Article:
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Voters approve secret-ballot proposition for union organizing

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Voters approve secret-ballot proposition for union organizing

Employees interested in forming a union in Arizona may find the process a little lengthier after voters approved a proposition requiring a secret ballot vote.

Unofficial returns Tuesday night showed Proposition 113 passing with a wide lead.

The proposition is a move to counter proposed federal legislation called the Employee Free Choice Act that would eliminate the option of a secret ballot if a majority of workers sign a petition in favor of unionizing.

Supporters of the proposition, aimed at making a secret ballot mandatory after workers petition to form a union, say that without confidentiality employees are vulnerable to pressure to join in.

"We don't just want to kill the Employee Free Choice Act, we want to kill the idea," said Lucy Caldwell, spokeswoman for Save Our Secret Ballot, a Las Vegas-based national organization that was backing similar measures in South Carolina, South Dakota and Utah. "This speaks to the importance of the issue … hopefully it represents a change in tide."

Opponents including the AFL-CIO and Arizona Education Association had argued that employers would intimidate workers in the time required to conduct a secret vote.

Linda Brown, executive director of the Arizona Advocacy Network, said she was "extremely disappointed" that the proposition passed. She said she thought voters were confused by the title of the proposition – Save Our Secret Ballot.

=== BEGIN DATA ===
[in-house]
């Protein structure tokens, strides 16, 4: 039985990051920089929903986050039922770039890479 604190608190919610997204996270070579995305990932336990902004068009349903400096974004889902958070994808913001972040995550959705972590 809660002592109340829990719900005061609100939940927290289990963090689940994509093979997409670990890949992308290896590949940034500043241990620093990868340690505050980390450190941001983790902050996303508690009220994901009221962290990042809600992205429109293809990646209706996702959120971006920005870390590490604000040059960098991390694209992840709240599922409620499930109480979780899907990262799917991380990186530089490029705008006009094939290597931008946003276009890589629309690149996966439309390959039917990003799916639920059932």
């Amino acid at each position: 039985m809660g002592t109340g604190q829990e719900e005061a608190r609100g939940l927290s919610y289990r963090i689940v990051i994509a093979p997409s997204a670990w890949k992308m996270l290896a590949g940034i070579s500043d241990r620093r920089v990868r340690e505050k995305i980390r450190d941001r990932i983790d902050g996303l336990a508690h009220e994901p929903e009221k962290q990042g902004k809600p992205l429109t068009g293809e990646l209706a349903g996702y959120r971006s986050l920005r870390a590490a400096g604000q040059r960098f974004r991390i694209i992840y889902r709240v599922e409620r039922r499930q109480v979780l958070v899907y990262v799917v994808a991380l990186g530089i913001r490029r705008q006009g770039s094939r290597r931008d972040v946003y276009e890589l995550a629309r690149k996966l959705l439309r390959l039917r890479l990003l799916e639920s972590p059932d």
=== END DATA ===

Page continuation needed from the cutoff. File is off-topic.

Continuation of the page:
"In fact, they were voting to ensure workers don't have the opportunity to organize easily," Brown said. "The last thing Arizona workers need is another roadblock on the way to decent wages, and that's what this is."

Through Oct. 13, the local chapter of Save Our Secret Ballot, the leading group supporting the measure, had collected $731,000, including about $683,000 from the national group.

As a 501(c)(4) nonprofit, the Save Our Secret Ballot organization doesn't have to disclose its donors, and Caldwell has declined to disclose that information.

In the days leading up to Nov. 2, members of union groups such as the American Federation of State, County and Municipal Employees called the move an out-of-state grab.

The first step to forming a union is taking an open census, or petition, to gauge employees' interest in forming a union. If 30 percent of employees sign indicating their support, the National Labor Relations Board holds a secret ballot to determine if a union will be formed.

Previously, if more than 50 percent of employees signed the petition, a union could be recognized immediately unless either the employees or an employer requested a secret ballot vote. Now, a secret ballot will be mandatory even when more than 50 percent of employees sign a petition in favor of a union.

Proposition 113, which was put on the ballot following a special legislative session, will be embedded in the state Constitution.

Supporters of Proposition 113 say they anticipate lawsuits if the federal Employee Free Choice Act passes and are eager for a debate.

As an opponent, Brown said she will be working to ensure the federal law passes and hopes that will result in Proposition 113 being overturned.

"Obviously, we have a lot of educating to do," Brown said. "We're going to continue to fight."

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